Planes, drones and agricultural yields
International Media Centre – G20 Buenos Aires Summit. Rarely do we talk about the environmental destruction that aeroplanes wage on the environment. This will not be easy to change. Instead, it’s time we look to the positive ways in which advanced aviation technology is being mobilised to help solve one of the world’s most pressing problems – food insecurity.
Sat inside the international media centre in Buenos Aires, every 10 minutes or so the 2018 G20 media cohort are interrupted by the sounds of planes soaring above us at what sounds like extremely close range, and landing just a few kilometres away at the Aeroparque Internacional Jorge Newbery.
We’re told it’s probably world leaders and their (often massive) entourages arriving at the summit. In fact, we have live footage of it on the big screens in front of us. We watched as the US and Saudi Arabia arrived with 16 planes between them, and waited for Angela Merkel for whom German technology (for once) failed as her plane turned back and she arrived a day late. Vorsprung Durch Technik!
And yet, although it’s all very exciting (our desks actually rattle a little when they soar past), it is impossible to avoid wondering how necessary, if at all, any of this air travel is in the 21st century. This is especially so when we consider the fact that sustainability and climate change are so high up on the G20’s agenda.
A similar point was raised earlier this year when experts and leaders were flown to the World Economic Forum (which, with little sense of irony, largely focused on carbon emissions) in a ludicrous number of private jets.
Maybe it sounds a little dramatic – after all, we shouldn’t really be complaining about world leaders travelling in a few planes in order to come together to try and reach consensus on the world’s most pressing issues, right? Especially in a world as divisive as ours is currently. But to be honest, it bothers us.
International travel is largely bypassed in discussions on climate change. Aeroplanes are currently the most damaging mode of transport for the environment in terms of fossil fuel combustion. It is quite terrifying to consider that a round-trip from New York to California will generate about one fifth of the greenhouse gases that your car will emit in a year.
And while electric smart cars, cycling to work, eating less meat and recycling plastic are the default options presented to us in order to be ‘greener’, rarely do we speak about reducing our carbon footprint generated via international travel.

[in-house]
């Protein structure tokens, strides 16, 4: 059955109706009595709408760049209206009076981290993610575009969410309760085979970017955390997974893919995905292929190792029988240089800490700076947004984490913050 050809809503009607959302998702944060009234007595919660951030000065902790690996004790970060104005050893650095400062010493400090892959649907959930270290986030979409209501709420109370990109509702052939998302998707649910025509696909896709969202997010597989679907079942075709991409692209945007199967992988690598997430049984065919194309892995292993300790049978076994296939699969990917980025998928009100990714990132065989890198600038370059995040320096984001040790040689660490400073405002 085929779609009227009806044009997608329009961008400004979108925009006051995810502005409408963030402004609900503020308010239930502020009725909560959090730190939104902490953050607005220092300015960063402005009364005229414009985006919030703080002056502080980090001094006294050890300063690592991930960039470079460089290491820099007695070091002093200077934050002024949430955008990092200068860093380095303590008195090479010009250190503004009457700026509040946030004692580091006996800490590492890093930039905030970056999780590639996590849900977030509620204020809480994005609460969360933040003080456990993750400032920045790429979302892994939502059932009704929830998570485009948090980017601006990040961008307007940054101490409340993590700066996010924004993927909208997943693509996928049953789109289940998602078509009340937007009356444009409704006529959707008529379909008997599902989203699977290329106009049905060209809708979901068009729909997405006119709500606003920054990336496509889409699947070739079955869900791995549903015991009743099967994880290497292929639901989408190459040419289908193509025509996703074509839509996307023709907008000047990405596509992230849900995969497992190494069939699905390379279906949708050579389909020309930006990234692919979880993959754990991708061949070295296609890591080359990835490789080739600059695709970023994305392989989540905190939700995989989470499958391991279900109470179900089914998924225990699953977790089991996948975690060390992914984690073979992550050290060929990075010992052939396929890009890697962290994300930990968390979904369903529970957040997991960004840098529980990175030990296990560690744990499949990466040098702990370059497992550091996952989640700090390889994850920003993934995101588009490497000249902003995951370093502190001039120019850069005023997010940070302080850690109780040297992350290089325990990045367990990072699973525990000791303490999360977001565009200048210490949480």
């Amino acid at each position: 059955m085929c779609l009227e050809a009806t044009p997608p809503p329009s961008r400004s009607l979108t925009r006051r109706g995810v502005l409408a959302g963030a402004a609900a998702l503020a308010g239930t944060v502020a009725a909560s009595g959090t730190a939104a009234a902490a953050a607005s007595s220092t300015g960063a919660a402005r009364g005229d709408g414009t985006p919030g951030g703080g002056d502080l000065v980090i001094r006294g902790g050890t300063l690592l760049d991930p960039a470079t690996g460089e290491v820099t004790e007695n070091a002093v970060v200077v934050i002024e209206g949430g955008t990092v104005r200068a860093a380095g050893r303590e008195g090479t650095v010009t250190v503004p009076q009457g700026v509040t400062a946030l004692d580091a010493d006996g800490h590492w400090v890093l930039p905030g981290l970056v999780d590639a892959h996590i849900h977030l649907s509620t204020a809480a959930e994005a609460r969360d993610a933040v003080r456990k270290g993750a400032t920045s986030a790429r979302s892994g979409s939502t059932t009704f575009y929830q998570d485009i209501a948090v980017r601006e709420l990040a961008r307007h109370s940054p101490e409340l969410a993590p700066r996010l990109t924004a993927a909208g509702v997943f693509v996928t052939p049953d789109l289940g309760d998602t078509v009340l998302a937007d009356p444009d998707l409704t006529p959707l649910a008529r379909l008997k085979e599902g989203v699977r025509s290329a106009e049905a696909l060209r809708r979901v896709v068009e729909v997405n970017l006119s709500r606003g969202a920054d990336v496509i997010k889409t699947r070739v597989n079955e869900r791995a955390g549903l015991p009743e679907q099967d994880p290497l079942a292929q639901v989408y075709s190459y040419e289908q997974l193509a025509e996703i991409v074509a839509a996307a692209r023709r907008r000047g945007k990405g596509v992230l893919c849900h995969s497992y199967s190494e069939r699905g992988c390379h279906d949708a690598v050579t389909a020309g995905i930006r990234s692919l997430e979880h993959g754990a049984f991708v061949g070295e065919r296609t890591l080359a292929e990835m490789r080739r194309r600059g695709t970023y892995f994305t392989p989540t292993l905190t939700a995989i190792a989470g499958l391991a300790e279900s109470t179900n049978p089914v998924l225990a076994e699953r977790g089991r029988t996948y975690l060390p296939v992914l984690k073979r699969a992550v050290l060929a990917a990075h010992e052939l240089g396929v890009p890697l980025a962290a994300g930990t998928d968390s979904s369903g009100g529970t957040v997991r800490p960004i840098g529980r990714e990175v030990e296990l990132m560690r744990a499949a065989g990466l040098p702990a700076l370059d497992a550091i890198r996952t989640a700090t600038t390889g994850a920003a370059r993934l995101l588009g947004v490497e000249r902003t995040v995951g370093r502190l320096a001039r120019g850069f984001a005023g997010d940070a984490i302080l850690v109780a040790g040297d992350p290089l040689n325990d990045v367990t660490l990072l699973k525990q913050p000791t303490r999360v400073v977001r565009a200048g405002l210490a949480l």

Perhaps that’s because it’s a lot harder to give up: after all, if we had to pick, we’d probably choose to go greener via recycling or walking to work rather than give up our holidays. But with globalisation likely to intensify, we can equally expect aeroplane travel to continue taking off, so to speak, causing setbacks in climate change pledges.
But not all planes are bad. Or, rather, the emissions they create can be put to good social use.
Skip to some other parts of the world, and we can find examples of modern aviation technology being mobilised in a highly positive way. Unmanned aerial vehicles (UAVs) or drones are, for example, increasingly used in sustainable agricultural practices.
As the G20 has picked up on this year, food security is one of the most pressing issues of our time. As the world population is expected to reach 9.7 billion people by 2050, agricultural yields will need to increase by a staggering 70 per cent in many places, and yet the amount of arable land and soil available to us is sharply declining. In the meantime, climate change continues to ravage the already scarce resources available to us.
So how can aviation technology be used in a positive way?
Unlike aeroplanes, drones actually benefit the environment due to their use in what has been coined ‘precision agriculture’. They can be fitted with crop-spraying systems, and sensors which detect soil fertility, livestock conditions, land temperatures and water levels, to increase the productivity and quality of farming yields. In this way, as our populations increase to unprecedented levels, drones can help to ensure we are utilizing every bit of land and conserving the earth’s finite resources.
There we have it – aeroplanes versus drones. Though completely different, the story of each highlights that it’s up to us how we choose to use technology. For the countries of the G20, such thinking will be crucial in the coming years, as issues of climate change and food security will come to shape policy.
The broader question is, as ever, the political one: if, for the sake of the planet, we have a finite amount of aviation that we can use, particularly when it comes to conventional large-scale flight, who gets to decide what – and on what basis – it is used for? What is the most socially useful justification for flying, and how can it be rendered as equitable as possible?
Questions like this, which imply rationing and the fair sharing of resources in a world presently dictated by market logic, remain stubbornly off the G20’s agenda. One day, they will have to come into the discussion if we are to give our children a hospitable planet.
G20 Team: Martina Alvarez, Sol de Bernado, Matthew Bishop, Holly Barden, Holly Clarke, Hugo Dobson, Camila Dolabjian, Jamie Firby, Martina Gallego, Eleanor Harris, Daniela Ibañez, Eitan Kiperman, Victoria Lapadula, Marianne Quinn, Alex Reynolds, Sofía Sant, Vipran Srivastava, Hayley Stevenson and Tom Wymer.
Image credit: Paul Reid via Flickr (CC BY 2.0)